The Stunt Man (1980)

R | 129 mins | Drama | 22 August 1980

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HISTORY

Articles in the 13 Jul 1970 Publishers Weekly and 2 Aug 1970 NYT announced that documentary filmmaker Frederick Wiseman would write and direct a film adaptation of author Paul Brodeur’s novel. Publishers Weekly reported that Wiseman and Brodeur had been classmates at Harvard University. However, Wiseman later left the project. A 15 Aug 1980 LAT article stated that directors Francois Truffaut and Arthur Penn expressed interest in the material, but incorporated story elements into other projects like Day For Night (1973), and Night Moves (1975, see entry) respectively.
       A news item in the 17 Aug 1971 DV reported that a little more than a year later, producers William Castle and Richard Rush hired Lawrence B. Marcus to write a screenplay. Rush was also set to direct. According to the 15 Aug 1980 LAT, after nine months of work, Marcus delivered a script.
       A 8 Sep 1977 HR article stated that Columbia Pictures withdrew from the project in 1970, leaving Rush to shop the movie around to other studios. The 15 Aug 1980 LAT reported that Rush got rejections from all the major studios because it was a more complicated project than a straight action movie. Meanwhile, Rush also optioned One Flew Over the Cuckoo’s Nest from actor-producer Michael Douglas, and received rejections from the same studio executives.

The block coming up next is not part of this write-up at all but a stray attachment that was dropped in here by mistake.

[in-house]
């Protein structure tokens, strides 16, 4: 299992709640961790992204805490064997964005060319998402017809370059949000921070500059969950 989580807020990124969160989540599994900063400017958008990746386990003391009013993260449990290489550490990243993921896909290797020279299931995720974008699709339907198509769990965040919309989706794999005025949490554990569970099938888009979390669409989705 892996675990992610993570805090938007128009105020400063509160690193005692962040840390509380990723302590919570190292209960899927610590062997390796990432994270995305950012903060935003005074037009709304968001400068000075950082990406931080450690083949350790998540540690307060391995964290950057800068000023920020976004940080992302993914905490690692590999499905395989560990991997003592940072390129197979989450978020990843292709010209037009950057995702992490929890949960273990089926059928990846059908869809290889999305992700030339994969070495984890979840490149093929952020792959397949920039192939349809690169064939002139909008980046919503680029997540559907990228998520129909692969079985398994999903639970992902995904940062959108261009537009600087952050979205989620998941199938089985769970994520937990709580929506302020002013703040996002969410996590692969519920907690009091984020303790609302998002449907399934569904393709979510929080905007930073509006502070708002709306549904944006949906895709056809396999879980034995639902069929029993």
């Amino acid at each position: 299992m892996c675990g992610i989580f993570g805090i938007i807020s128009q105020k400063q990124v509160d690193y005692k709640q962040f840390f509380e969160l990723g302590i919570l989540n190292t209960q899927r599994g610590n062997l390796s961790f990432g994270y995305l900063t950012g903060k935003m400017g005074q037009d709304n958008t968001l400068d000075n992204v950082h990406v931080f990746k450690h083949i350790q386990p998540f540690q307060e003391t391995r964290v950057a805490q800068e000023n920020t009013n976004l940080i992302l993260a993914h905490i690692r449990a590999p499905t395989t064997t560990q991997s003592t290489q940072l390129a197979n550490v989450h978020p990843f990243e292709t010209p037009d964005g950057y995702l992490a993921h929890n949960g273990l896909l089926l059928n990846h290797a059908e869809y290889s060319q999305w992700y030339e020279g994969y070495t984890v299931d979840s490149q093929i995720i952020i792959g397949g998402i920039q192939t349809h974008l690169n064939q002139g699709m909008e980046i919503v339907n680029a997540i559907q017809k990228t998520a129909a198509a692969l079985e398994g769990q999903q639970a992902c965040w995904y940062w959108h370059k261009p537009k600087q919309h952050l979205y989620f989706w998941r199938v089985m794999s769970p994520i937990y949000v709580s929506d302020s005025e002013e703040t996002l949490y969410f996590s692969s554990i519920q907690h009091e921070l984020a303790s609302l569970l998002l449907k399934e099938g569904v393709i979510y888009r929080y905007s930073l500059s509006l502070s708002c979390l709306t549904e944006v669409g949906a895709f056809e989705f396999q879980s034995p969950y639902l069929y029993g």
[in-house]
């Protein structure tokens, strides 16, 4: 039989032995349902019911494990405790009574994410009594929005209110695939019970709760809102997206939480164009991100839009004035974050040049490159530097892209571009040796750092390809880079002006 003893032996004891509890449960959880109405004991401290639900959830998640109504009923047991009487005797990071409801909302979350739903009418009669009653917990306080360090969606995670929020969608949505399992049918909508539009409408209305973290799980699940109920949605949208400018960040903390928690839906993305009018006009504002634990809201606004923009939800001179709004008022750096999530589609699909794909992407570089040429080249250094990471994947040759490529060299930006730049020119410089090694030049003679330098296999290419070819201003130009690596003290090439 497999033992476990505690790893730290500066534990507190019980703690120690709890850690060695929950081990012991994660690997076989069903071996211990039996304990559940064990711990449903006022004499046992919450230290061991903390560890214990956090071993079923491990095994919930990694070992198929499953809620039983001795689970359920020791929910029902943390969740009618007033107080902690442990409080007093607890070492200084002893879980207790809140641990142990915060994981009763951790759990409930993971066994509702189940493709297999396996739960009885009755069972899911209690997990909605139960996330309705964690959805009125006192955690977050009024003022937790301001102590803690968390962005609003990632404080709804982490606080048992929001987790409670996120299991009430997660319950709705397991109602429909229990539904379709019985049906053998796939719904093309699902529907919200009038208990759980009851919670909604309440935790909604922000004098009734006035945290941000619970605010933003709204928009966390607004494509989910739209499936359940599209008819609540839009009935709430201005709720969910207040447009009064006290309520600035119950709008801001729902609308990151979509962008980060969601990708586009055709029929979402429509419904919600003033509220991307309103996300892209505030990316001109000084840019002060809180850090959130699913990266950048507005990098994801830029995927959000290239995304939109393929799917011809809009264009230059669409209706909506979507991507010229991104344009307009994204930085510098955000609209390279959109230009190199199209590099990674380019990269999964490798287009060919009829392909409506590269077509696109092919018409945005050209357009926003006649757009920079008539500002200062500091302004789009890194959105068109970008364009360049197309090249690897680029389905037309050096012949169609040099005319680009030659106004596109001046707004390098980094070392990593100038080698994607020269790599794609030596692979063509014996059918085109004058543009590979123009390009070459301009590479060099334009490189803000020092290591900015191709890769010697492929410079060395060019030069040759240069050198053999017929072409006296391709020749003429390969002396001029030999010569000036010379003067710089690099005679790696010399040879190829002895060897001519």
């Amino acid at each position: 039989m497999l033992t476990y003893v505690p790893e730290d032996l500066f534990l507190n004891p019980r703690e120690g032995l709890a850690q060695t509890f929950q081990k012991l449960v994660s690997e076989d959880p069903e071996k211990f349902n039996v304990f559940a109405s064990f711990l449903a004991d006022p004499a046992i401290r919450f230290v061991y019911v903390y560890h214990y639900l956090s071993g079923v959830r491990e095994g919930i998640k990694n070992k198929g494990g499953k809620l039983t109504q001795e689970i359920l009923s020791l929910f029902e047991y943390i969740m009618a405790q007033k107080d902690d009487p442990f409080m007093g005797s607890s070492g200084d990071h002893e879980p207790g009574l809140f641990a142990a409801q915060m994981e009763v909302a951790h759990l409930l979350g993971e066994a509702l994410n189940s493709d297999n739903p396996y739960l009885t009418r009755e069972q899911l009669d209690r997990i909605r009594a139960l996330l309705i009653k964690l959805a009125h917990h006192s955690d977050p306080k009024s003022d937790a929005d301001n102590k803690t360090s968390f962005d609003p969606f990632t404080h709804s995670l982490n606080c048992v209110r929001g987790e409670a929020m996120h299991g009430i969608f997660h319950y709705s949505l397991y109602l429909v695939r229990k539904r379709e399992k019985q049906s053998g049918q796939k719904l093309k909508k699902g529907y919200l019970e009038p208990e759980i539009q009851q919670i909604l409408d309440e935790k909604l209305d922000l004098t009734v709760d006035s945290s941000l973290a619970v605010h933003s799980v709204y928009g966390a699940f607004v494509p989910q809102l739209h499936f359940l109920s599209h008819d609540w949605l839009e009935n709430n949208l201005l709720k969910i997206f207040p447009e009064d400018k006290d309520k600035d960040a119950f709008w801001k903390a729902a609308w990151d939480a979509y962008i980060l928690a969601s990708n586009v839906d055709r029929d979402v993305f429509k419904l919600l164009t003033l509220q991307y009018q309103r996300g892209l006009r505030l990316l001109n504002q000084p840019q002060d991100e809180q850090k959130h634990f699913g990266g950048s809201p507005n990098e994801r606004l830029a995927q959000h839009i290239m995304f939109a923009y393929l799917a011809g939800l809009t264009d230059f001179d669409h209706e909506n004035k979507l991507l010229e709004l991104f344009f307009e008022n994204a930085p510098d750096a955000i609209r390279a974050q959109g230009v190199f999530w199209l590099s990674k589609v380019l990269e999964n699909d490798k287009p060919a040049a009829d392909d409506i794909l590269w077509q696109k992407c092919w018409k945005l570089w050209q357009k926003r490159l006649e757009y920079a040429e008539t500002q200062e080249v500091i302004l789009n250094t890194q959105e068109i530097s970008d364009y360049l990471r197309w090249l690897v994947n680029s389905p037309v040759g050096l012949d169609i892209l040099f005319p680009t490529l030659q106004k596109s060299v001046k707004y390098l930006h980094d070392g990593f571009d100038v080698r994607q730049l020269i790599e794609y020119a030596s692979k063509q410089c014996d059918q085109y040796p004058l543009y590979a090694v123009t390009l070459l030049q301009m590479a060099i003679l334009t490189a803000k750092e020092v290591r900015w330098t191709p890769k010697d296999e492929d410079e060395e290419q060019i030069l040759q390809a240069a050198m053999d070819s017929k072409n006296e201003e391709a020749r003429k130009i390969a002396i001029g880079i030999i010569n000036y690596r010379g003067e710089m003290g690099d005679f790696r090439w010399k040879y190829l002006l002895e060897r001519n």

The 8 Sep 1977 HR stated that Rush also had several deals fall through when Warner Bros. announced plans to develop a competing Burt Reynolds picture with the same title but a ... More Less

Articles in the 13 Jul 1970 Publishers Weekly and 2 Aug 1970 NYT announced that documentary filmmaker Frederick Wiseman would write and direct a film adaptation of author Paul Brodeur’s novel. Publishers Weekly reported that Wiseman and Brodeur had been classmates at Harvard University. However, Wiseman later left the project. A 15 Aug 1980 LAT article stated that directors Francois Truffaut and Arthur Penn expressed interest in the material, but incorporated story elements into other projects like Day For Night (1973), and Night Moves (1975, see entry) respectively.